In accordance with another aspect of the invention, a method for filtering items is provided in a computer system having a display and a memory for storing items with metadata properties. Display objects are provided on the display that each represent one or more items. The metadata properties of the items that are represented by the display objects are evaluated. A filter term is provided on the display that corresponds to a metadata property that is shared by a plurality of the items, wherein the selection of the filter term causes the items that are represented on the display to be reduced to those items that share the specified metadata property.
In accordance with another aspect of the invention, a plurality of items is represented on the display, and a filter term is dynamically generated based on the metadata properties of the items. When the filter term is selected, it reduces the items that are represented on the display to those that have the metadata property that corresponds to the filter term.
In accordance with another aspect of the invention, a plurality of items is represented on the display, and a filter area is provided in which a user can select a filter term by selecting a checkbox control. When a checkbox control is selected by the user, the items that are represented on the display are reduced to those that contain the filter term. As the user types the filter term, additional items may be filtered as each new character is added to the filter term.
In accordance with another aspect a graphical user interface is provided including a plurality of display objects, each display object representing one or more items and a property control corresponding to a property that is shared by a plurality of the items. Selection of the property control causes a list of filter terms to be presented on the display. In one aspect the filter terms may be presented in a drop down menu in which each filter has a corresponding checkbox control.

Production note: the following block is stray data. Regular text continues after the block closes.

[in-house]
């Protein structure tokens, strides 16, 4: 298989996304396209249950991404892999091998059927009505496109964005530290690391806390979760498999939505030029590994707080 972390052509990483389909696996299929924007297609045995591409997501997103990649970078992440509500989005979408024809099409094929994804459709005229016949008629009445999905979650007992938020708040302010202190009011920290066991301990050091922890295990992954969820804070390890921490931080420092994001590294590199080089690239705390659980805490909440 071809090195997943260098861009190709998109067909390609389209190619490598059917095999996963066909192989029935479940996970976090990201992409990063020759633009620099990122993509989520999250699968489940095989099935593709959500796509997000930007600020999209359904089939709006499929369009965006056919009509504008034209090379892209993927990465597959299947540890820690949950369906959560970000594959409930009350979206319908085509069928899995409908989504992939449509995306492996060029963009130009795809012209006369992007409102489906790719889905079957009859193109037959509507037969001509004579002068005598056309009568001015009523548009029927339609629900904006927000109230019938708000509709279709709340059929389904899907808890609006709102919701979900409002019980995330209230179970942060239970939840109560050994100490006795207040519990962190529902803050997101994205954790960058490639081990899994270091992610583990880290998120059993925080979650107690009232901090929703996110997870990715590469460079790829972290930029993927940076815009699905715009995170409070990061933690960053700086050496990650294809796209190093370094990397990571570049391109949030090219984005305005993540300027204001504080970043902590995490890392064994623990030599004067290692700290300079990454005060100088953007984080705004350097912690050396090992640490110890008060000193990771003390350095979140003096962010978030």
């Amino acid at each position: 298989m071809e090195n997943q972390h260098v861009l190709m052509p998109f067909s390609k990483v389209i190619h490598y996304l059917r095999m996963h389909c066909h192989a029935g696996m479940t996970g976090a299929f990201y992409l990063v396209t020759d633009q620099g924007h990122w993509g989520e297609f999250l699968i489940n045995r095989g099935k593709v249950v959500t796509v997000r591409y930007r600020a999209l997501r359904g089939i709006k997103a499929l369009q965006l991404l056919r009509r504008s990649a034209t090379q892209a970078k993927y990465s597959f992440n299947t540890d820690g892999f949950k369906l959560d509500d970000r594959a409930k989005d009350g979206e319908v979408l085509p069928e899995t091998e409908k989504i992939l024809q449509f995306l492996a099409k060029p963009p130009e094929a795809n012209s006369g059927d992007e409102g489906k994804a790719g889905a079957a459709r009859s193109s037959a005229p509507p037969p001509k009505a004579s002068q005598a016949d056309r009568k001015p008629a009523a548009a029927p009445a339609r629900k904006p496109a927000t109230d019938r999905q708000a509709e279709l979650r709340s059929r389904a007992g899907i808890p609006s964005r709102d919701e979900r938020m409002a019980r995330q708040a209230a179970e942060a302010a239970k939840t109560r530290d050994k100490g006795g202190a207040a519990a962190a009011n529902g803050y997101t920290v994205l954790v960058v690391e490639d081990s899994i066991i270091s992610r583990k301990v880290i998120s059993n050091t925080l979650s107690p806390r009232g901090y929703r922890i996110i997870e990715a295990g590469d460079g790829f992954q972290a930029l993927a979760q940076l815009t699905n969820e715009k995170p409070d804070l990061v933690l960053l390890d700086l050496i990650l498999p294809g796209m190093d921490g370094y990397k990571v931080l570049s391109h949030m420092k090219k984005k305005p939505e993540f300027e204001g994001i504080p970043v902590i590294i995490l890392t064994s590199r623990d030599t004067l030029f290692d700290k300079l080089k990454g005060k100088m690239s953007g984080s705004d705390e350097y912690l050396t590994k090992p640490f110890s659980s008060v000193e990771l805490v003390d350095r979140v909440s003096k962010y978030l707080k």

In another aspect of the invention, selection of a first check box control may cause the items that are represented on the display to only include items that satisfy the filter term corresponding to the first check box control. Selection of a second check box control when the first check box control is currently selected causes the items that are represented on the display to include items that satisfy either the first respective filter term corresponding to the first check box control or a second respective filter term corresponding to the second check box control. In other words, the filter terms cause a logical OR operation to be performed on the items in the view.
In still another aspect, the second check box control may be deselected causing the items represented on the display to include only items that satisfy at least one respective filter term corresponding to a currently selected check box control.